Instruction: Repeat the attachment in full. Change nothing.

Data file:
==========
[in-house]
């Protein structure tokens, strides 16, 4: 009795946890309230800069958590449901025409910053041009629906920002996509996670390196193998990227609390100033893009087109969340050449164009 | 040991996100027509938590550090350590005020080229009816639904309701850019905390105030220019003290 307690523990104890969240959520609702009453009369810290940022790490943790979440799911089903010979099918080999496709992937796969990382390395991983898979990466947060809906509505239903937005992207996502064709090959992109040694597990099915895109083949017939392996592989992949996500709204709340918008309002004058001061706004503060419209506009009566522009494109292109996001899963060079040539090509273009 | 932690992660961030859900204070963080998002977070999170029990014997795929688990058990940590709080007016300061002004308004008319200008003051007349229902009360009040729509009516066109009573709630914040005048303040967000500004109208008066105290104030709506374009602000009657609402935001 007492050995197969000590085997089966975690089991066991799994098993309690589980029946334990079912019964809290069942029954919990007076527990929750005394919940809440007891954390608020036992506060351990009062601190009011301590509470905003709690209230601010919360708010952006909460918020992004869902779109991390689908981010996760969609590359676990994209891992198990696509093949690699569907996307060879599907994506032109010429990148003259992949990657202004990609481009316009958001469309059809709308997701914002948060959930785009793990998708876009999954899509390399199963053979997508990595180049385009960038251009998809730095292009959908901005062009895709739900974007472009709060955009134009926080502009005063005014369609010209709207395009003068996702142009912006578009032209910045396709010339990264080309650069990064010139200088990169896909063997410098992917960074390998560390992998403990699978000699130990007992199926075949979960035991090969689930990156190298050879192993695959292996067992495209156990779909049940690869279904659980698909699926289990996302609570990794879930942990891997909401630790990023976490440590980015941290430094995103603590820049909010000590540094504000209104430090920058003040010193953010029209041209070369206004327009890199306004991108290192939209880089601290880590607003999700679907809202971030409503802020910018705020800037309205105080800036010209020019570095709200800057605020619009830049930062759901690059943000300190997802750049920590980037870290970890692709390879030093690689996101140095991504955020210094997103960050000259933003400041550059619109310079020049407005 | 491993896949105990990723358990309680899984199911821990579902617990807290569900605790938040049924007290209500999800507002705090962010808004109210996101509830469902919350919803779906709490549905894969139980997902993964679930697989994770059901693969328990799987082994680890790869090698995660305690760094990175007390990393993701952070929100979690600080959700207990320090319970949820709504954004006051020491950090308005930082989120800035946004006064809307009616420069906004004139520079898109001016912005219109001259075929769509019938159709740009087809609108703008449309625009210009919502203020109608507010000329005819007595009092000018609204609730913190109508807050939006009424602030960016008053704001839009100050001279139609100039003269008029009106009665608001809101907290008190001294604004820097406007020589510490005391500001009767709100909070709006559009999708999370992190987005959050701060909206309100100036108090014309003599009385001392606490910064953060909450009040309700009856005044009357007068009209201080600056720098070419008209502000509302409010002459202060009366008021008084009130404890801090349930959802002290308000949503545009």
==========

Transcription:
[in-house]
């Protein structure tokens, strides 16, 4: 009795946890309230800069958590449901025409910053041009629906920002996509996670390196193998990227609390100033893009087109969340050449164009 | 040991996100027509938590550090350590005020080229009816639904309701850019905390105030220019003290 307690523990104890969240959520609702009453009369810290940022790490943790979440799911089903010979099918080999496709992937796969990382390395991983898979990466947060809906509505239903937005992207996502064709090959992109040694597990099915895109083949017939392996592989992949996500709204709340918008309002004058001061706004503060419209506009009566522009494109292109996001899963060079040539090509273009 | 932690992660961030859900204070963080998002977070999170029990014997795929688990058990940590709080007016300061002004308004008319200008003051007349229902009360009040729509009516066109009573709630914040005048303040967000500004109208008066105290104030709506374009602000009657609402935001 007492050995197969000590085997089966975690089991066991799994098993309690589980029946334990079912019964809290069942029954919990007076527990929750005394919940809440007891954390608020036992506060351990009062601190009011301590509470905003709690209230601010919360708010952006909460918020992004869902779109991390689908981010996760969609590359676990994209891992198990696509093949690699569907996307060879599907994506032109010429990148003259992949990657202004990609481009316009958001469309059809709308997701914002948060959930785009793990998708876009999954899509390399199963053979997508990595180049385009960038251009998809730095292009959908901005062009895709739900974007472009709060955009134009926080502009005063005014369609010209709207395009003068996702142009912006578009032209910045396709010339990264080309650069990064010139200088990169896909063997410098992917960074390998560390992998403990699978000699130990007992199926075949979960035991090969689930990156190298050879192993695959292996067992495209156990779909049940690869279904659980698909699926289990996302609570990794879930942990891997909401630790990023976490440590980015941290430094995103603590820049909010000590540094504000209104430090920058003040010193953010029209041209070369206004327009890199306004991108290192939209880089601290880590607003999700679907809202971030409503802020910018705020800037309205105080800036010209020019570095709200800057605020619009830049930062759901690059943000300190997802750049920590980037870290970890692709390879030093690689996101140095991504955020210094997103960050000259933003400041550059619109310079020049407005 | 491993896949105990990723358990309680899984199911821990579902617990807290569900605790938040049924007290209500999800507002705090962010808004109210996101509830469902919350919803779906709490549905894969139980997902993964679930697989994770059901693969328990799987082994680890790869090698995660305690760094990175007390990393993701952070929100979690600080959700207990320090319970949820709504954004006051020491950090308005930082989120800035946004006064809307009616420069906004004139520079898109001016912005219109001259075929769509019938159709740009087809609108703008449309625009210009919502203020109608507010000329005819007595009092000018609204609730913190109508807050939006009424602030960016008053704001839009100050001279139609100039003269008029009106009665608001809101907290008190001294604004820097406007020589510490005391500001009767709100909070709006559009999708999370992190987005959050701060909206309100100036108090014309003599009385001392606490910064953060909450009040309700009856005044009357007068009209201080600056720098070419008209502000509302409010002459202060009366008021008084009130404890801090349930959802002290308000949503545009």